Arts and Entertainment It began here: Oliver Stone's series gives an account of US foreign policy since 1945

Unsure of global politics since the war? Don't worry, Oliver Stone has it all sewn up

A mystery, like the rest of us: He wanted to do the right thing. He wanted to be a husband. Ian Jack on the Stephen Milligan he knew

I DID not know Stephen Milligan very well. On the other hand, judging from the reports of the past week, I seem to have known him as well as most people who have been called on to judge his character, and perhaps better than some of them. We were colleagues on the same newspaper, and he was my immediate boss. I think we quite liked each other. I went to his house and he came to mine, the first more frequently than the last. He was more attentive to his friendships, I think; we met several times, at his suggestion, even when we were no longer colleagues and had little in common outside shared memories. He sent Christmas cards with a message as well as a signature. I never bothered to return the thought.

The Death of an MP: Politics 'disappointed Milligan': Friends and constituents baffled by tragedy - Security risk denied

FRIENDS OF Stephen Milligan yesterday painted a picture of a kind, caring man who was deeply committed to liberal Conservatism, but who was also lonely and disillusioned with politics.

Garlic confirmed as heart protector

SCIENTISTS may have come a step further in unravelling the reasons why the 'Mediterranean diet', high in fresh fruit and vegetables and wine but low in dairy fats, protects against heart disease.

Stormy editor leaves 'Sun' and reaches for the Sky

BRITAIN'S best-selling daily newspaper, the Sun, had a change of editor yesterday. The departing editor is Kelvin MacKenzie, a ferocious figure who has been the subject of more legends - most outrageous and some hilarious - than any living journalist.

Letter: Absent editor

Sir: Not for the first time, your diarist publishes fiction about me dressed up as fact. You report that I castigated the staff of the Sunday Times for being 'out-scooped' by the Observer at my regular Tuesday morning editorial conference this week. Apparently my blast reached 'the darkest corners of Wapping'.

Major rallies support - for a time: Record ovation cannot hide party divisions

JOHN MAJOR raised an easy laugh from the Tory faithful last Friday with a jibe that the party had had two conferences for the price of one in Blackpool: the one they were attending and the one they read about in the newspapers. But as Tory representatives streamed away from the gothic Winter Gardens an uncomfortable question emerged: which was the real one?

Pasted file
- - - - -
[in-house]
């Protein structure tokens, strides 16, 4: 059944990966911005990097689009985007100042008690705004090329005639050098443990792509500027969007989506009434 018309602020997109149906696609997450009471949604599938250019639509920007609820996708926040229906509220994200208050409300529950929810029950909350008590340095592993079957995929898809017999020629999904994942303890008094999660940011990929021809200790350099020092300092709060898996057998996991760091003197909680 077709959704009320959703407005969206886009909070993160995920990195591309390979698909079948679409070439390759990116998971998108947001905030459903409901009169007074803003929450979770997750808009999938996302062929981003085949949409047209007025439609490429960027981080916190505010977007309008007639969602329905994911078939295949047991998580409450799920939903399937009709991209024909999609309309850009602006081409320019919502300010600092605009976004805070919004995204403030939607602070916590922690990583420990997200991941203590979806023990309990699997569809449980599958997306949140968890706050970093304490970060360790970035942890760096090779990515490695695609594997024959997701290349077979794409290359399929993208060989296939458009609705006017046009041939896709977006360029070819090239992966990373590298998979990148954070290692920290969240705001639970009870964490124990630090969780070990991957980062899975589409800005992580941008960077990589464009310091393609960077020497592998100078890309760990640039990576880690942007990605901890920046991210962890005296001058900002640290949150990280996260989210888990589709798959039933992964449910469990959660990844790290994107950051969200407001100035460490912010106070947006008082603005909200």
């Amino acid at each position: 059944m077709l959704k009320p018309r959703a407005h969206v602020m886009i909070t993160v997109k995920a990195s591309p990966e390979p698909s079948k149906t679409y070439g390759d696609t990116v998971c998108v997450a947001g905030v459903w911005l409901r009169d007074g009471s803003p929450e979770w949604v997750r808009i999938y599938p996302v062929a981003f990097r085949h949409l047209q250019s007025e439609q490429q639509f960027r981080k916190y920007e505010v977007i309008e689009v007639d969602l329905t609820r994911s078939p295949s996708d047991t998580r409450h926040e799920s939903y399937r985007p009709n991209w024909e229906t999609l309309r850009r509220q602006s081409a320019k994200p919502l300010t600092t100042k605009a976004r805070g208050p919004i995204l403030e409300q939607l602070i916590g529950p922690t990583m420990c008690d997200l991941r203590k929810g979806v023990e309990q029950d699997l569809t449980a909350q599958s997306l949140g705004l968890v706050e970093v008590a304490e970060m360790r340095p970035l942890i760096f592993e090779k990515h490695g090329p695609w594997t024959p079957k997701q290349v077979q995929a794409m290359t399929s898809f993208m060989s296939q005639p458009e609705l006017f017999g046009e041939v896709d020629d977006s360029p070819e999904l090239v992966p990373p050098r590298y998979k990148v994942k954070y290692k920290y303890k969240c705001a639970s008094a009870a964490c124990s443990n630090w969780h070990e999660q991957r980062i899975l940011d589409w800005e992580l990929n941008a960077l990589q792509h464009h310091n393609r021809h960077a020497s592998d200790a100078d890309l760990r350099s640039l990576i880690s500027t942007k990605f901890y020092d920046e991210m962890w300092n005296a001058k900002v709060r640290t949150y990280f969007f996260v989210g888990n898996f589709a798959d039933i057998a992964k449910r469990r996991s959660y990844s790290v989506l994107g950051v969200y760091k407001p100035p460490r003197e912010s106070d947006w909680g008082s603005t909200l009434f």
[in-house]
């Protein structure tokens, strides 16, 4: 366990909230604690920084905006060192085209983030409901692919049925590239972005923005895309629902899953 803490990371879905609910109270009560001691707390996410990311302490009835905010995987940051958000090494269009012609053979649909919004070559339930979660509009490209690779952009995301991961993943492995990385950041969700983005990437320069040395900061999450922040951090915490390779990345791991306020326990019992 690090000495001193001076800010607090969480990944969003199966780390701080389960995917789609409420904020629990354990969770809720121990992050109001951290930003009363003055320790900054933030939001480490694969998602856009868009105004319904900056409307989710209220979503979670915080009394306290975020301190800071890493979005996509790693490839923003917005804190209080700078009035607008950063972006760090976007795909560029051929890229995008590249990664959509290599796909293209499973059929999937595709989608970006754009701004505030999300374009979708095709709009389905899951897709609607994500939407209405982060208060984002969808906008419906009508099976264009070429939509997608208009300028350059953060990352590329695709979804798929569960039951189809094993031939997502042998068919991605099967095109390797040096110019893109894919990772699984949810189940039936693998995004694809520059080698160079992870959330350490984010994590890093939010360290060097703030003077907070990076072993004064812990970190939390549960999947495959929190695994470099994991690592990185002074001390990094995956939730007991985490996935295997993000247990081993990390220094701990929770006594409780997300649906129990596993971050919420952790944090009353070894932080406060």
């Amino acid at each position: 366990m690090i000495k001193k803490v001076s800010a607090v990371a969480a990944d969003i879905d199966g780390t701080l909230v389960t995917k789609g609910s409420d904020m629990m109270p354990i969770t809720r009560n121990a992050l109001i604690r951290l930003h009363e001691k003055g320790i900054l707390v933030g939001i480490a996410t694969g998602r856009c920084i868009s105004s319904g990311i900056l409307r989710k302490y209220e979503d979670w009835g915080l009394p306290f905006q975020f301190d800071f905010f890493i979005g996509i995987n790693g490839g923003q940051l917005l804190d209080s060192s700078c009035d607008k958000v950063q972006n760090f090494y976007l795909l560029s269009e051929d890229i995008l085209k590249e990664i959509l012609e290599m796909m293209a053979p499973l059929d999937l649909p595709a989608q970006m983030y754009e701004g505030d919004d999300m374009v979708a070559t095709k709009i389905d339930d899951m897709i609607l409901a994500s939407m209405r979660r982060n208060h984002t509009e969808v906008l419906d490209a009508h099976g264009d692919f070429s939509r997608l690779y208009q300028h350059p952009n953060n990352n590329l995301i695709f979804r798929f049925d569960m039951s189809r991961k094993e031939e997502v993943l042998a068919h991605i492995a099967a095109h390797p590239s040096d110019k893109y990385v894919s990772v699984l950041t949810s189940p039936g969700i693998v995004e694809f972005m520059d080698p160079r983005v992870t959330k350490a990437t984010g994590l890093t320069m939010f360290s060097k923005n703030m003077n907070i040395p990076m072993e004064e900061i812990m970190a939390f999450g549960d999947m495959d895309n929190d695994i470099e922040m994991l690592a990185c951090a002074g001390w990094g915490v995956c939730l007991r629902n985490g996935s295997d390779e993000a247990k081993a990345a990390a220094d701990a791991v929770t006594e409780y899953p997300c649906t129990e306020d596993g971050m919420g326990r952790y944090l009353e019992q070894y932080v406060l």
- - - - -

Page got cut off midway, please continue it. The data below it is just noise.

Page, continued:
Paper that sells smut with a smirk: The 'News of the World' is celebrating its 150th anniversary. Michael Leapman reports

STAFFORD SOMERFIELD, editor of the News of the World in the Sixties, called it 'as British as roast beef and Yorkshire pudding'. To show that nothing much changes, Pat Chapman, under whose editorship the paper celebrates its 150th anniversary tomorrow dubs it 'as British as Sunday lunch'.

Letter: An editor without 'fear or favour'

Sir: Your diarist (1 July) implies that because I broadcast on LBC and because Shirley Porter is now chairman of LBC, the Sunday Times will permit nothing 'too derogatory' to be published about her. It is an insulting implication with no basis in fact.

Andrew Neil sued

(First Edition)

Media: Talk of the Trade: Insight anniversary

'WHO'S that one with the white hair?' was the most common question at last weekend's party to celebrate the 30th anniversary of the Sunday Times Insight feature. It could have referred to scores of the 150 or so guests, some of whom had not seen each other since working for Insight many years previously. Andrew Neil, the paper's editor, had given pounds 1,000 towards the bash but did not attend, while Harry Evans, one of his predecessors, sent a jokey greeting from New York. Under Mr Evans, Insight became well known for major investigations, but Clive Irving and Ron Hall, two of the original 1963 team, recalled that it began - under Mr Evans's predecessor, Denis Hamilton - as a tame digest of innovations in the arts and sciences. The investigations began later, almost by accident, with Mr Hall's dissection of the Profumo scandal.

You're a right royal spoiler

TODAY I bring you an unabridged police thriller that is guaranteed to get your red corpuscles racing this Monday morning, because YOU are the hero] And at every important turn, YOU have to choose the right option before the story can carry on. You'll get the idea immediately, as we tell the story of:

Reactions to the Calcutt Report